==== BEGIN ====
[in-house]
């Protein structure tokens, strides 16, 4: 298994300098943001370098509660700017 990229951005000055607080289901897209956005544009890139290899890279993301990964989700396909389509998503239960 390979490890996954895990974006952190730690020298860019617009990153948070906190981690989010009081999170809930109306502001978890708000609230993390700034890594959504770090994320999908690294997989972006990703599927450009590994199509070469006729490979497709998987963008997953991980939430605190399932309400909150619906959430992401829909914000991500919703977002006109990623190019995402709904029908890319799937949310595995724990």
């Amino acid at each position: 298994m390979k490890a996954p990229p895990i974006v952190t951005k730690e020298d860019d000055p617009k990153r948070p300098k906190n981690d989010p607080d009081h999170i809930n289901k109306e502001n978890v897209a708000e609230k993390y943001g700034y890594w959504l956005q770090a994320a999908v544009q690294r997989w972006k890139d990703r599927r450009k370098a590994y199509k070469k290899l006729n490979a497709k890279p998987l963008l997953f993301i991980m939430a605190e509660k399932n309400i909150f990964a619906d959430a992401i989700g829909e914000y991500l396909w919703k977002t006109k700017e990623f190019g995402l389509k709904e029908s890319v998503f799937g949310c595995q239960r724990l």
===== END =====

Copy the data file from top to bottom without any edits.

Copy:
[in-house]
């Protein structure tokens, strides 16, 4: 298994300098943001370098509660700017 990229951005000055607080289901897209956005544009890139290899890279993301990964989700396909389509998503239960 390979490890996954895990974006952190730690020298860019617009990153948070906190981690989010009081999170809930109306502001978890708000609230993390700034890594959504770090994320999908690294997989972006990703599927450009590994199509070469006729490979497709998987963008997953991980939430605190399932309400909150619906959430992401829909914000991500919703977002006109990623190019995402709904029908890319799937949310595995724990």
């Amino acid at each position: 298994m390979k490890a996954p990229p895990i974006v952190t951005k730690e020298d860019d000055p617009k990153r948070p300098k906190n981690d989010p607080d009081h999170i809930n289901k109306e502001n978890v897209a708000e609230k993390y943001g700034y890594w959504l956005q770090a994320a999908v544009q690294r997989w972006k890139d990703r599927r450009k370098a590994y199509k070469k290899l006729n490979a497709k890279p998987l963008l997953f993301i991980m939430a605190e509660k399932n309400i909150f990964a619906d959430a992401i989700g829909e914000y991500l396909w919703k977002t006109k700017e990623f190019g995402l389509k709904e029908s890319v998503f799937g949310c595995q239960r724990l």